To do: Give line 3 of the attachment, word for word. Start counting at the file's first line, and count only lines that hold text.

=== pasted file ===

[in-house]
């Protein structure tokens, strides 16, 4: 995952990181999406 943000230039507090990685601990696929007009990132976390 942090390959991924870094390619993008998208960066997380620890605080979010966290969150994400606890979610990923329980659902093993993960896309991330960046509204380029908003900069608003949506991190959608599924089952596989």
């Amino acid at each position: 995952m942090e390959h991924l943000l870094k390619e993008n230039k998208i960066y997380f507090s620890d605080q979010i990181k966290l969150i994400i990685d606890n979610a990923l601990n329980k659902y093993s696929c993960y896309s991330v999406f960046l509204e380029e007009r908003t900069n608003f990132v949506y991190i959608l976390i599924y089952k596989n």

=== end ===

């Amino acid at each position: 995952m942090e390959h991924l943000l870094k390619e993008n230039k998208i960066y997380f507090s620890d605080q979010i990181k966290l969150i994400i990685d606890n979610a990923l601990n329980k659902y093993s696929c993960y896309s991330v999406f960046l509204e380029e007009r908003t900069n608003f990132v949506y991190i959608l976390i599924y089952k596989n």